Many attorneys spend at least a portion of their career practicing with a law firm. Given the shared risk, the resources, and the support, some attorneys may even stay in private firm practice for their entire careers.
However, working in a law firm can also create some challenges in light of the potential issues triggered when one attorney observes another attorney acting unethically. In law firms, there is often a clear distinction between partners and associates—and those attorneys’ roles—that can add to the complexity. Indeed, the dynamic between partners, who act in a supervisory capacity, and associates, who generally act at the behest of the partners, can lead to tricky ethical questions.
Partners’ Obligation to Supervise Subordinates Partners in a law firm often rely on and delegate to associates. Indeed, with the pressure to reduce the costs of legal services, partners may try to source as much work as possible to associates to adhere to strict budgets. In addition to limiting the cost of legal services, giving additional responsibility to associates can be very positive as a training tool for associates.
Notwithstanding this, partners may still have an obligation to supervise those attorneys who assist them. Pursuant to Rule 5.1(b) of the Connecticut Rules of Professional Conduct, “a lawyer having direct supervisory authority over another lawyer shall make reasonable efforts to ensure that the other lawyer conforms to the Rules of Professional Conduct.”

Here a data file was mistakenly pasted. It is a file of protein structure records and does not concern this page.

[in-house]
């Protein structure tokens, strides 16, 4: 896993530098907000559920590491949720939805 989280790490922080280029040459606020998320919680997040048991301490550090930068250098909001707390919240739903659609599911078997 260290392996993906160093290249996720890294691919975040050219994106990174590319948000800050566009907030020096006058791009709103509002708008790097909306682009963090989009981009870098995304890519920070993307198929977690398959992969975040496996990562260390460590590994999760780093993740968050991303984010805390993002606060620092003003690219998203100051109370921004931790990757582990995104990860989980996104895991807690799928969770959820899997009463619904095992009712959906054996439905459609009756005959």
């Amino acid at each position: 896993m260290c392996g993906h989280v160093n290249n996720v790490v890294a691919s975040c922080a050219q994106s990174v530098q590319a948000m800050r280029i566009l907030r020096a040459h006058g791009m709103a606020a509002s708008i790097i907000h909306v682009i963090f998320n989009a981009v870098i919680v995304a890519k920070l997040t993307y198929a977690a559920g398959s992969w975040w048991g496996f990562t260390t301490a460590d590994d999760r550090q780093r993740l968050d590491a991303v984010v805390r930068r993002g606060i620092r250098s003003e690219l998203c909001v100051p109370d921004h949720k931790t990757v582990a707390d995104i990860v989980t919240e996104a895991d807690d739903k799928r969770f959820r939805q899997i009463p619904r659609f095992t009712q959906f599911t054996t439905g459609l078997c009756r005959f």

Further, pursuant to Rule 5.1(c), lawyers are “responsible” for another lawyer’s violation of the rules where they order or ratify the conduct involved, or where the attorney “is a partner or has comparable managerial authority … or has direct supervisory authority over the other lawyer, and knows of the conduct at a time when its consequences can be avoided or mitigated but fails to take reasonable remedial action.”
In practice, this manifests itself as an obligation on partners to manage and supervise associates. This does not mean that associates cannot take active or quasi-managerial roles in cases. It does mean, however, that partners may have to take additional steps to ensure compliance with this rule.